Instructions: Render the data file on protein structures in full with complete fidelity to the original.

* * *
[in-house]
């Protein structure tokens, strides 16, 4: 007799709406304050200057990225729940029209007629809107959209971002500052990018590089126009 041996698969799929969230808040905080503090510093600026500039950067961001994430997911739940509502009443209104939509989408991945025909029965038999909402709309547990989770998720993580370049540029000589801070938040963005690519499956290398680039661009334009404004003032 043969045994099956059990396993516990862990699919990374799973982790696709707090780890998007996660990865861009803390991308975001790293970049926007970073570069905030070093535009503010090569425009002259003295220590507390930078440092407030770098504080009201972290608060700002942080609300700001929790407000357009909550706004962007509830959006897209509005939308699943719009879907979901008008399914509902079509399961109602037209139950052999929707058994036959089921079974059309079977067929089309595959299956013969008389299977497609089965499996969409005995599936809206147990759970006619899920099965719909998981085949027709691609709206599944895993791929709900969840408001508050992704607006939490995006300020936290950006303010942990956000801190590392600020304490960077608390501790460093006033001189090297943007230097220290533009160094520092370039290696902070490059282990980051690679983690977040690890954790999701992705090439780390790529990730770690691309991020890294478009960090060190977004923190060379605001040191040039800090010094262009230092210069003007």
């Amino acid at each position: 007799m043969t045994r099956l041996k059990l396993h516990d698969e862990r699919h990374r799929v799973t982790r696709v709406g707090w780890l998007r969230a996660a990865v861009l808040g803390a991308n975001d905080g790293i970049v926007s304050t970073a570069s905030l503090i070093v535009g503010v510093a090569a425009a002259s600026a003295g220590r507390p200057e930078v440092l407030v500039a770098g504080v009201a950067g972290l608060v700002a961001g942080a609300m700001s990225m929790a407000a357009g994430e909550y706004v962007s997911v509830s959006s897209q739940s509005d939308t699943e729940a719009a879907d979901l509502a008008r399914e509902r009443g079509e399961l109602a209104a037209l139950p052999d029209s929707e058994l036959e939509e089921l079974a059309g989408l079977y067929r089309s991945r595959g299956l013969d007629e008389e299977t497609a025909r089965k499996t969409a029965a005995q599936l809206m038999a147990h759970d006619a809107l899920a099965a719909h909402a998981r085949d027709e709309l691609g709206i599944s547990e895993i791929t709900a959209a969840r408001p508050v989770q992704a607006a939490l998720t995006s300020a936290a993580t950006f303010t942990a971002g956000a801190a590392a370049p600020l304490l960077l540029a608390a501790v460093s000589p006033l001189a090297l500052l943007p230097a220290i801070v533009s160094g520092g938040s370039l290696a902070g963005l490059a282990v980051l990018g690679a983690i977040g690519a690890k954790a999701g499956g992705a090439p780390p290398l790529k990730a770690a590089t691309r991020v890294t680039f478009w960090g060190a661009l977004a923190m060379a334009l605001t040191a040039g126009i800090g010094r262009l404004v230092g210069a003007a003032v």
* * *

[in-house]
């Protein structure tokens, strides 16, 4: 007799709406304050200057990225729940029209007629809107959209971002500052990018590089126009 041996698969799929969230808040905080503090510093600026500039950067961001994430997911739940509502009443209104939509989408991945025909029965038999909402709309547990989770998720993580370049540029000589801070938040963005690519499956290398680039661009334009404004003032 043969045994099956059990396993516990862990699919990374799973982790696709707090780890998007996660990865861009803390991308975001790293970049926007970073570069905030070093535009503010090569425009002259003295220590507390930078440092407030770098504080009201972290608060700002942080609300700001929790407000357009909550706004962007509830959006897209509005939308699943719009879907979901008008399914509902079509399961109602037209139950052999929707058994036959089921079974059309079977067929089309595959299956013969008389299977497609089965499996969409005995599936809206147990759970006619899920099965719909998981085949027709691609709206599944895993791929709900969840408001508050992704607006939490995006300020936290950006303010942990956000801190590392600020304490960077608390501790460093006033001189090297943007230097220290533009160094520092370039290696902070490059282990980051690679983690977040690890954790999701992705090439780390790529990730770690691309991020890294478009960090060190977004923190060379605001040191040039800090010094262009230092210069003007």
């Amino acid at each position: 007799m043969t045994r099956l041996k059990l396993h516990d698969e862990r699919h990374r799929v799973t982790r696709v709406g707090w780890l998007r969230a996660a990865v861009l808040g803390a991308n975001d905080g790293i970049v926007s304050t970073a570069s905030l503090i070093v535009g503010v510093a090569a425009a002259s600026a003295g220590r507390p200057e930078v440092l407030v500039a770098g504080v009201a950067g972290l608060v700002a961001g942080a609300m700001s990225m929790a407000a357009g994430e909550y706004v962007s997911v509830s959006s897209q739940s509005d939308t699943e729940a719009a879907d979901l509502a008008r399914e509902r009443g079509e399961l109602a209104a037209l139950p052999d029209s929707e058994l036959e939509e089921l079974a059309g989408l079977y067929r089309s991945r595959g299956l013969d007629e008389e299977t497609a025909r089965k499996t969409a029965a005995q599936l809206m038999a147990h759970d006619a809107l899920a099965a719909h909402a998981r085949d027709e709309l691609g709206i599944s547990e895993i791929t709900a959209a969840r408001p508050v989770q992704a607006a939490l998720t995006s300020a936290a993580t950006f303010t942990a971002g956000a801190a590392a370049p600020l304490l960077l540029a608390a501790v460093s000589p006033l001189a090297l500052l943007p230097a220290i801070v533009s160094g520092g938040s370039l290696a902070g963005l490059a282990v980051l990018g690679a983690i977040g690519a690890k954790a999701g499956g992705a090439p780390p290398l790529k990730a770690a590089t691309r991020v890294t680039f478009w960090g060190a661009l977004a923190m060379a334009l605001t040191a040039g126009i800090g010094r262009l404004v230092g210069a003007a003032v």